On Monday, April 26, B.C.'s Supreme Court recognized all three members of a polyamorous "triad" as legitimate parents of their 2-year-old son.
According to court documents, Olivia, Eliza and Bill have been living together while in a long-term relationship with one another since 2017. While Bill and Eliza were in a relationship long before Olivia joined, Olivia became an equal part of their relationship at a time when they were trying to conceive.
All three of them had apparently agreed that Olivia would be a "full parent" to Clarke during Eliza's pregnancy, but the provisions of B.C.'s Family Law Act (FLA) only recognized Eliza and Bill — the biological parents — as his legal parents. They petitioned the courts to recognize Olivia as a legal parent to Clarke.
"She identifies as Clarke's parent, and Clarke sees her as one of his mothers," states the court documents. The Court concluded that the British Columbia Vital Statistics Agency is to amend Clarke's birth registration so that Olivia is also listed as his legal parent.
This is not the first Canadian case made for polyamorous parents. CBC News reported that in 2018, a court in Newfoundland and Labrador recognized three people of a polyamorous relationship as the parents of one baby; that relationship included two men and one woman.
On Tuesday, May 11, B.C. announced that the province will now offer paid sick leave to all workers who need to miss work due to COVID-19 related reasons.
According to the B.C. government, this means anyone who is sick with COVID-19, awaiting results from a COVID-19 test, needs to self-isolate or is missing work to follow orders from either the province or their employer will now have three paid sick days off.
All full-time and part-time employees are eligible, and nobody will need to provide a doctor's note to take that time off. Employers are legally required to pay staff their full wages, and the province says they will pay back employers without an existing sick leave program up to $200 a day per employee to make up for it.
According to a news release, these three paid sick days will only be offered until December 31. That being said, on January 1, 2022, the legislature says they will create permanent paid sick leave for workers dealing with any injury or illness.
B.C. is the fourth province to implement laws that offer paid sick days to workers. It follows Ontario, which just announced on April 29 they will also offer workers paid COVID-19 sick leave. Quebec employees who have been working with their company for at least three months are legally allowed to take two paid sick days. P.E.I. residents can take one paid day off after working five years at one place.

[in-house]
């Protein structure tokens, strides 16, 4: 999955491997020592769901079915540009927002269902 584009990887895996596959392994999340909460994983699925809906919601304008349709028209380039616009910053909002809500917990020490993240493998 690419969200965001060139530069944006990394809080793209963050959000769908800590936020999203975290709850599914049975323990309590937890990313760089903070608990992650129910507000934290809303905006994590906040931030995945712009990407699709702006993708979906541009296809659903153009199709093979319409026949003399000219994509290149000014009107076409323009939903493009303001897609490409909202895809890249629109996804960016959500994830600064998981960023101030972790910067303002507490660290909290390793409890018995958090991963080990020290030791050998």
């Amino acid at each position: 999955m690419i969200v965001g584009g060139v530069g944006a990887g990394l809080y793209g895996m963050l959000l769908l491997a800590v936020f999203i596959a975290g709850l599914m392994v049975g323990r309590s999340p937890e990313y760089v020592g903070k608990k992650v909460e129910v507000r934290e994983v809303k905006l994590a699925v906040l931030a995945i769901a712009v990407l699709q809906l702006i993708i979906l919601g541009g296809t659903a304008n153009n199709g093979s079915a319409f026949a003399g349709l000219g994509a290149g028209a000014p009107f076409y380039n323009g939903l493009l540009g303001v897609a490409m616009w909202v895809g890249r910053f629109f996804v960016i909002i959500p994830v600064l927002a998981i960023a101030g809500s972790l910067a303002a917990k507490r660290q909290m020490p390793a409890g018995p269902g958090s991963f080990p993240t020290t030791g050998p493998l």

Police said they received reports of the drivers speeding and purposefully ramming their vehicles into one another. "The vehicles finally came to a stop at the intersection of 227th Street and 119 Avenue, when two men jumped from the vehicles and began physically fighting on the street," said a police report. The drivers had also hit several other vehicles amid the altercation.
"This type of behavior was completely dangerous and reckless. These two people were so engrossed in whatever their drama was that they weren't thinking about any other person other than themselves," said Constable Julie Klaussner. "Thank you to the public for the overwhelming number of reports and updates helping police to shut down this incident quickly. Thankfully no-one was seriously injured in this reckless event."
Both men were arrested and are now facing multiple charges.
This article's cover image was used for illustrative purposes only.
A new ranking of the top Canadian cities for young adults to work in was released on Tuesday, May 11. For those who want to work on the West Coast, it seems like now is the time to hunt for jobs in Vancouver.
While there were 27 major Canadian cities included in the list of the best places to work, B.C. cities ended up snagging more than one of the top 20 spots. Victoria ranked fourth, and Kelowna came out at number 12.
The RBC and Youthful Cities' 2021 Urban Work Index determined the rankings by using 11 different criteria, including good jobs for youth, cost of living, climate change, and equity and inclusion.
Youthful Cities says it recognizes the impact COVID-19 has had on youth looking for entry-level work. The hope is that the urban work index can serve as a guide "for a more inclusive and accessible work in our great Canadian cities."
Vancouver was ranked number one for public transportation, public health, and equity and inclusion. Even though it landed first place, Youthful Cities said that Vancouver was close to having the lowest score for cost of living.